While the route is open to victory in the House, its status in the Senate is less certain. No senator has filed a companion to the House bill, one of the usual signs of broad support for a cause, despite months of recruiting work by food and farm groups. Nonetheless, those groups believe a majority of senators would support the legislation if it was put to a vote. Additionally, according to Agri-Pulse, North Dakota Sen. John Hoeven, a Republican, was working on a Senate version of the preemption bill.
The Organic Trade Association, representing 8,500 organic businesses nationwide, said it opposed HR 1599. “Absent a federal mandate, OTA strongly believes that states should retain the right to require GMO labels on genetically modified products,” said OTA chief executive Laura Batcha. OTA said it had “many concerns” about inconsistencies between organic standards and the legislation. “The non-GMO certifications change nothing in the marketplace,” said Scott Faber of the Just Label It Â campaign. He said mandatory labeling would prevent confusion about ingredients in food.
Two House Agriculture Committee members, Collin Peterson (D-MN) and Rodney Davis (R-IL), said the Energy and Commerce Committee was expected to waive its right to review HR 1599 and allow the bill to move directly to a floor vote. “It’ll pass,” said Rep. Peterson.
Rep. Peterson, the senior Democrat on the committee, said the organic food industry “will have immediate access” to the non-GE certification program; any certified organic product will automatically qualify for non-GE certification without any fees or additional paperwork. Rep. Conaway (R-TX) also lauded the value of a nationwide framework for declaring non-GE Â products and said the organic industry was among the sectors consulted about the bill.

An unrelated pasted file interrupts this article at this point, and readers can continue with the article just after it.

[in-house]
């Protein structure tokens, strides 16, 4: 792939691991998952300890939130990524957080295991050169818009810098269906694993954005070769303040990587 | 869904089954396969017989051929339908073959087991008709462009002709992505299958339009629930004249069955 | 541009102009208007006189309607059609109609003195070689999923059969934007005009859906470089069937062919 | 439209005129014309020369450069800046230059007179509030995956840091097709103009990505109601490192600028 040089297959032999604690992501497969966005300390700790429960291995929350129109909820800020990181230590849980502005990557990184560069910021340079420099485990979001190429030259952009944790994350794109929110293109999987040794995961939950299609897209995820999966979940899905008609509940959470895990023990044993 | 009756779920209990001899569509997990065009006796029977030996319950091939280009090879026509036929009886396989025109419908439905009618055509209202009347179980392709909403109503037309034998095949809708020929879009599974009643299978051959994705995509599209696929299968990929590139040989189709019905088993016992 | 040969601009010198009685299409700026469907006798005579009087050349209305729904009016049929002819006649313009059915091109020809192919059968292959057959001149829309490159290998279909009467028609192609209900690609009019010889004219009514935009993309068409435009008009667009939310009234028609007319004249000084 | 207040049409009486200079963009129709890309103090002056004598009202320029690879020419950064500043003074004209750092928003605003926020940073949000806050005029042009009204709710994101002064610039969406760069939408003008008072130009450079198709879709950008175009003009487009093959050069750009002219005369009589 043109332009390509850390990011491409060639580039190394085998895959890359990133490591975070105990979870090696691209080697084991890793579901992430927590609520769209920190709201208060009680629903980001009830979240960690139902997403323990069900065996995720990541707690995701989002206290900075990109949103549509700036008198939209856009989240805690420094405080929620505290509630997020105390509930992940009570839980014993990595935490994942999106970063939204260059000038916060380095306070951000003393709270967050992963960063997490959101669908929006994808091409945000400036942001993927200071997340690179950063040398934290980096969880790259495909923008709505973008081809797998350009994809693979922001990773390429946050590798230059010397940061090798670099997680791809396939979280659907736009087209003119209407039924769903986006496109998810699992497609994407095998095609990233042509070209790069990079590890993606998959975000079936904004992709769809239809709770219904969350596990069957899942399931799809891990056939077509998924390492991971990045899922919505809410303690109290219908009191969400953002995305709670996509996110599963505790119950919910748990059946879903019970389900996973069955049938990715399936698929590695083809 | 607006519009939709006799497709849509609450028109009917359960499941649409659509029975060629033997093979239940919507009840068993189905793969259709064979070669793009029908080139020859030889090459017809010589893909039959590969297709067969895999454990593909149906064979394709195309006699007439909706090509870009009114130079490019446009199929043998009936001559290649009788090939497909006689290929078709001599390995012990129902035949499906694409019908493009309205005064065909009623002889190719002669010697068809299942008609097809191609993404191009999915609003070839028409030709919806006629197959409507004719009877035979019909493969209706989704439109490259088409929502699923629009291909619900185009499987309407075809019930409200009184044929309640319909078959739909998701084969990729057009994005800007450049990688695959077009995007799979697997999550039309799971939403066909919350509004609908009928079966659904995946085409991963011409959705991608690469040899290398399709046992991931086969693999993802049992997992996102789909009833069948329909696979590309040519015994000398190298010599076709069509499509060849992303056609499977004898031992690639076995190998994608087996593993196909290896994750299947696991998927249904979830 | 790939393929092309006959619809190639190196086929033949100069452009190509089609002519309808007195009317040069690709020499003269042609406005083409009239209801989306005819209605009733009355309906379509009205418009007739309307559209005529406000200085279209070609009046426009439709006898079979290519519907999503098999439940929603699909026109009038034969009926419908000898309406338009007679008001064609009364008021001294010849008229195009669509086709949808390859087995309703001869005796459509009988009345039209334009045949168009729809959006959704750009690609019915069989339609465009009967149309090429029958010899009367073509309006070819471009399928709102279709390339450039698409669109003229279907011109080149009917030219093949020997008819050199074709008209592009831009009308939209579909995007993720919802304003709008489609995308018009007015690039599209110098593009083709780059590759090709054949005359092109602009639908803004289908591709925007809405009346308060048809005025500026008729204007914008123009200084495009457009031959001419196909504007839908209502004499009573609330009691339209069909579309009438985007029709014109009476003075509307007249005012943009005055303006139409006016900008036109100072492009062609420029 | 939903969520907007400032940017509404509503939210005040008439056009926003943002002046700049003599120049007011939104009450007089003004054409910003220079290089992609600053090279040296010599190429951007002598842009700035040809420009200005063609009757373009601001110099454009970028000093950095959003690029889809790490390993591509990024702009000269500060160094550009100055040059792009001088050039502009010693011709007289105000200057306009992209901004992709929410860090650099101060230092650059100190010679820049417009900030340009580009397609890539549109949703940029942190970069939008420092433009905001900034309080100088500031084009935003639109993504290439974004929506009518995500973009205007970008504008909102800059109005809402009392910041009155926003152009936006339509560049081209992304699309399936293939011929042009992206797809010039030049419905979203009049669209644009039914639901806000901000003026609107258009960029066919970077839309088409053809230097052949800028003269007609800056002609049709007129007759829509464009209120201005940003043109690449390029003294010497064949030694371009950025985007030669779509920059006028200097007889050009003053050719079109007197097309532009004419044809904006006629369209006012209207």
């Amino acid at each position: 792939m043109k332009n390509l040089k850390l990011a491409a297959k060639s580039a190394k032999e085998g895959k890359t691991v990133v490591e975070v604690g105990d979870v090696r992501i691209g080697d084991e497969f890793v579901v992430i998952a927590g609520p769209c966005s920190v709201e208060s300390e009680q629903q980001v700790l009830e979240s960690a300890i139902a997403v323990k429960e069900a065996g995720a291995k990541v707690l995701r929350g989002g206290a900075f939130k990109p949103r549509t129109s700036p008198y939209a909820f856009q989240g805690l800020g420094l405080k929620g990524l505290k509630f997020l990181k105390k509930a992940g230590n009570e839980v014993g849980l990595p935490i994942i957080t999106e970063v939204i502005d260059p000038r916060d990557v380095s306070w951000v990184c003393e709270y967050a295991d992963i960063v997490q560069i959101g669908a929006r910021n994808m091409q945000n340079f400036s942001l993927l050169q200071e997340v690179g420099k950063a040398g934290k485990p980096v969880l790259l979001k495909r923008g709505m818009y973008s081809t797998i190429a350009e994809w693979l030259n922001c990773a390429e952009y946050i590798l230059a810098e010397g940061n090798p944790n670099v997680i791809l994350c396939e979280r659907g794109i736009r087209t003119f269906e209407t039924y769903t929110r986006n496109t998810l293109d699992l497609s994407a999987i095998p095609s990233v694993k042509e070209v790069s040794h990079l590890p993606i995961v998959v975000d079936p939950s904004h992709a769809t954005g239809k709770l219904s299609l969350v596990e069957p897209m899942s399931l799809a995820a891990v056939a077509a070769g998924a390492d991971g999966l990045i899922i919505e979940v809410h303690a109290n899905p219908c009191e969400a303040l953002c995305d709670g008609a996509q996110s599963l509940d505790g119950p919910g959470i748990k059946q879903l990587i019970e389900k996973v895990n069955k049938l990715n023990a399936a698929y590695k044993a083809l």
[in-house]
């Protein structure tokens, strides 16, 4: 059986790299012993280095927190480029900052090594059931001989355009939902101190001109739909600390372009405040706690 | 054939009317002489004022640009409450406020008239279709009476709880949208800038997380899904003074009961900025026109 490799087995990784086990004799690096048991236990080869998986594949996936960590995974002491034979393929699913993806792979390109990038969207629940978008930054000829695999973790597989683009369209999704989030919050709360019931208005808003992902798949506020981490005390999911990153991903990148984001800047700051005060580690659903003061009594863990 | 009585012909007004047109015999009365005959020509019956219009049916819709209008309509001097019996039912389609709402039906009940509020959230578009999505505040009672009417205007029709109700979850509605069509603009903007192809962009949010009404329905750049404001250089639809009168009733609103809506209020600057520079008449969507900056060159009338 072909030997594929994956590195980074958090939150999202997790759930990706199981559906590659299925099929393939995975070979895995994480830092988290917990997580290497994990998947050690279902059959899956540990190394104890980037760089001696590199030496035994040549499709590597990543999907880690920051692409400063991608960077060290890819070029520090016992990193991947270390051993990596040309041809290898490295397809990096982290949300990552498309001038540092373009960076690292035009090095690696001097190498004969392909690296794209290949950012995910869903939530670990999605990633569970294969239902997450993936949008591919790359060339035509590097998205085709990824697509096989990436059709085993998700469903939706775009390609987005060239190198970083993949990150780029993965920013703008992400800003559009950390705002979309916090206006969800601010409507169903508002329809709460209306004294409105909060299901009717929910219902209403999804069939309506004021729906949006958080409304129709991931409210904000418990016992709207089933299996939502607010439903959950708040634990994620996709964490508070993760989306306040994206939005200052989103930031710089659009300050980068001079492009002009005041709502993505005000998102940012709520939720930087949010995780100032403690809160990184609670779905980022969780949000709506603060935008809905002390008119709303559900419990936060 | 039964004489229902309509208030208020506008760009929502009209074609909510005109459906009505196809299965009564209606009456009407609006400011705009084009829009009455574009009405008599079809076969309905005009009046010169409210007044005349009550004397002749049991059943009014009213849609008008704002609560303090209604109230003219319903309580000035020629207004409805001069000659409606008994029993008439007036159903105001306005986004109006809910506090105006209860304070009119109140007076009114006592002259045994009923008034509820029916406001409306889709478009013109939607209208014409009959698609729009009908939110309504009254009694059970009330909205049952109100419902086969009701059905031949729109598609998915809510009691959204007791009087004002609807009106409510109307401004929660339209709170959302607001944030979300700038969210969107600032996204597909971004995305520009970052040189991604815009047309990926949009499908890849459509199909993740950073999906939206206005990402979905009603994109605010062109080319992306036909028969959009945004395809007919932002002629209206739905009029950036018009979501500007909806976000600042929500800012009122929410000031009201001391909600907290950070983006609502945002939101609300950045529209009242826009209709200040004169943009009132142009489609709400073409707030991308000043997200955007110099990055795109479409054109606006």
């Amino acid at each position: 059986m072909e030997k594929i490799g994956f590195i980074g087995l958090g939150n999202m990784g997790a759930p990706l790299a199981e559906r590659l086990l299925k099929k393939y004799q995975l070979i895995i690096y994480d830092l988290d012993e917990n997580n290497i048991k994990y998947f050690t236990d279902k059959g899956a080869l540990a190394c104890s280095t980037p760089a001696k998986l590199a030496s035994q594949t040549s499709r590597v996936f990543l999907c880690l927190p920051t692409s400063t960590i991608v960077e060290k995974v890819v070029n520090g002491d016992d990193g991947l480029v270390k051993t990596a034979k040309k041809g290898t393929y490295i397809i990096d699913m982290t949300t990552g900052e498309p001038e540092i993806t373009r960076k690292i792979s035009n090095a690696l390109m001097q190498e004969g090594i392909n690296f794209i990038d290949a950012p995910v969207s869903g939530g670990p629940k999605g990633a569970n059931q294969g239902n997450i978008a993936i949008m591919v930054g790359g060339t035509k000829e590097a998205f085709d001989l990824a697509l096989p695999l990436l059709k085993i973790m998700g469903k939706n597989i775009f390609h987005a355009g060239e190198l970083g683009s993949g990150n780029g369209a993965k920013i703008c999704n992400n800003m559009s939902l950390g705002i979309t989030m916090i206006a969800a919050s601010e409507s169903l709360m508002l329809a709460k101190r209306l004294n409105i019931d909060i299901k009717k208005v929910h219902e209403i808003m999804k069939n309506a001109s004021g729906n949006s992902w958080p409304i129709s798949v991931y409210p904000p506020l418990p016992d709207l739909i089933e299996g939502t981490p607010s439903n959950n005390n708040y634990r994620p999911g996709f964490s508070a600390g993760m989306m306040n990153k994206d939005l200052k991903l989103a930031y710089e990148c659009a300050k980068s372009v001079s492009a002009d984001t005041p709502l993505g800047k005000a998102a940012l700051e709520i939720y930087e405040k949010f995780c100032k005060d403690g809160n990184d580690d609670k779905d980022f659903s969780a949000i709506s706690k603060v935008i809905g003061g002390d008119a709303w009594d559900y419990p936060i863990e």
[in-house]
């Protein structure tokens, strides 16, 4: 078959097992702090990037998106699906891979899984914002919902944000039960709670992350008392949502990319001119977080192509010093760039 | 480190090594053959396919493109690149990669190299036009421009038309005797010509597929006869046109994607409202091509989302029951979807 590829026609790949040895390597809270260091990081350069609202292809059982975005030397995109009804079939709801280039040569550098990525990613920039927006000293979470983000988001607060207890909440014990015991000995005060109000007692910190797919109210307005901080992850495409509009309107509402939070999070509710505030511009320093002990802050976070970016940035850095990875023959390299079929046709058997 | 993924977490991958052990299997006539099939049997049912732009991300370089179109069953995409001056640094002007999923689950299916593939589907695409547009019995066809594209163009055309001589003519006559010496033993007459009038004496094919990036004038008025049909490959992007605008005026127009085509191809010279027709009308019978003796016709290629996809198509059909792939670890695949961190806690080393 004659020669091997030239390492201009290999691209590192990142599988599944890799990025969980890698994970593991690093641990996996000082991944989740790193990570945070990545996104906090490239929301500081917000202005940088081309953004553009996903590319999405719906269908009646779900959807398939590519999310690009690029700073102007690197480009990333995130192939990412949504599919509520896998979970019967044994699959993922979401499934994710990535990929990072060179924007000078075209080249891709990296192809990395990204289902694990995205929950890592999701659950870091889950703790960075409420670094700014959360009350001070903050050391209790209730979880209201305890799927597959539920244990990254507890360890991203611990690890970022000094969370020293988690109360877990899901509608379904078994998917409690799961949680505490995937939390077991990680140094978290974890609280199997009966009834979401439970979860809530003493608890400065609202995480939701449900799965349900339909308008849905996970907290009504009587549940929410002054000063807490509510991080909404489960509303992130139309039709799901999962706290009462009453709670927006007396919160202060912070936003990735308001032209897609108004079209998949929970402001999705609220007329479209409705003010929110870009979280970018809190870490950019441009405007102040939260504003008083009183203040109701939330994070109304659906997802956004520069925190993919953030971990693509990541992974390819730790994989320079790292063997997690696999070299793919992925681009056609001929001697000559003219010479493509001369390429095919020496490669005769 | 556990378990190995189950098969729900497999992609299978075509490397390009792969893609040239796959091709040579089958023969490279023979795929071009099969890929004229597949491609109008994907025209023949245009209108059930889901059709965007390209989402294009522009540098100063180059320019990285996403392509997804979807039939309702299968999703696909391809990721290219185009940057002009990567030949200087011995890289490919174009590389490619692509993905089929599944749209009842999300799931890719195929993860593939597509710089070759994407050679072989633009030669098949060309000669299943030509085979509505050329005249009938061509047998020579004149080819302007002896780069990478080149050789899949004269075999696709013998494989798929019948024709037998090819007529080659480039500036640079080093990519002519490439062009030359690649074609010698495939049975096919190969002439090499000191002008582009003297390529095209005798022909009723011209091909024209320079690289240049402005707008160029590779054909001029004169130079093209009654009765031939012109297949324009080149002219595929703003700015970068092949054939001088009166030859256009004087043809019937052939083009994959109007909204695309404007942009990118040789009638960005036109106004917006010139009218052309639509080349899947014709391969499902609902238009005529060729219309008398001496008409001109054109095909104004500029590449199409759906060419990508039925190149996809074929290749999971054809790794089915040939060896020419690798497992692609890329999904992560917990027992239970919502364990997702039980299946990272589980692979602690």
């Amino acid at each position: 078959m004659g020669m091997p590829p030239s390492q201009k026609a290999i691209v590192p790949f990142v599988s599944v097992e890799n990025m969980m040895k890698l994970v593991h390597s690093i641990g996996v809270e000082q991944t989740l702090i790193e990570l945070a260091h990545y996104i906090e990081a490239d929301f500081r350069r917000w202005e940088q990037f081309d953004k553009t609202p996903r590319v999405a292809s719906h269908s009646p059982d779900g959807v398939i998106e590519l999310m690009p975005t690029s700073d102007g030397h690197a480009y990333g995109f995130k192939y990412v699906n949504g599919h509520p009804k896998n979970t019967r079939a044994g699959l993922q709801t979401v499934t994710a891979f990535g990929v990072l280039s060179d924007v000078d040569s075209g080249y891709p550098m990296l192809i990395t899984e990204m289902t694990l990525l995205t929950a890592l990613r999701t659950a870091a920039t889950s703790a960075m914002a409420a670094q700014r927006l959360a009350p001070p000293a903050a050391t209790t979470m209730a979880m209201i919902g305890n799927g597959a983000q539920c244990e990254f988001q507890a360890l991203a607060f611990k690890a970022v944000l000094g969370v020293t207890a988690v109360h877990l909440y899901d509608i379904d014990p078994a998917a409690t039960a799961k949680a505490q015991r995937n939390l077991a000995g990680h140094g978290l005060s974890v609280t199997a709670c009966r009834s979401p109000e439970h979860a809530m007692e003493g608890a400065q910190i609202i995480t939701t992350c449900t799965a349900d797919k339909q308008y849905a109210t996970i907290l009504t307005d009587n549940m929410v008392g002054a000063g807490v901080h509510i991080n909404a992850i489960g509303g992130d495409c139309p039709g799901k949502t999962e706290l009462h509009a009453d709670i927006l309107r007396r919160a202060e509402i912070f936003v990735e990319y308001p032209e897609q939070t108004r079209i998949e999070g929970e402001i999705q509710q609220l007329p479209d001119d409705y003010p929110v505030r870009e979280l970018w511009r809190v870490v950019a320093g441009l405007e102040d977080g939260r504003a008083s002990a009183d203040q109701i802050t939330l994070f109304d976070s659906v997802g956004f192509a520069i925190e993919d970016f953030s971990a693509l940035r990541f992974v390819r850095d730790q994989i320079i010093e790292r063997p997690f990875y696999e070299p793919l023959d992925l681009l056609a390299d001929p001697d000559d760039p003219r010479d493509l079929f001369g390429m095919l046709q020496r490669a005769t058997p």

Consumers have a right to know whether the foods they buy contain GE ingredients, not only because of concerns over the safety of eating GE food, but also because of the Â direct and indirect effects of GE agriculture on the environment, wildlife, and human health. GE agriculture is associated with the drastic increases in the use of herbicides that GE crops are developed to tolerate, and the subsequent environmental damage they cause, Â including the Â loss of habitat Â for many beneficial wildlife.
Beyond Pesticides urges that Â you take immediate action and tell Congress you oppose the DARK Act and support federally mandated GE labeling, as well as the rights of states to protect its residents! Send a letter to your Congress members now!
Source: Â Food & Environment Reporting Network
All unattributed positions and opinions in this piece are those of Beyond Pesticides.
Thank you for all the updates. This one I will be writing my newspaper column about. A travesty, if it happens. Keep up the great work on our behalf. I often quote Beyond Pesticides, and frequently send the link to an article to our community gardeners.July 20th, 2015 at 6:22 pm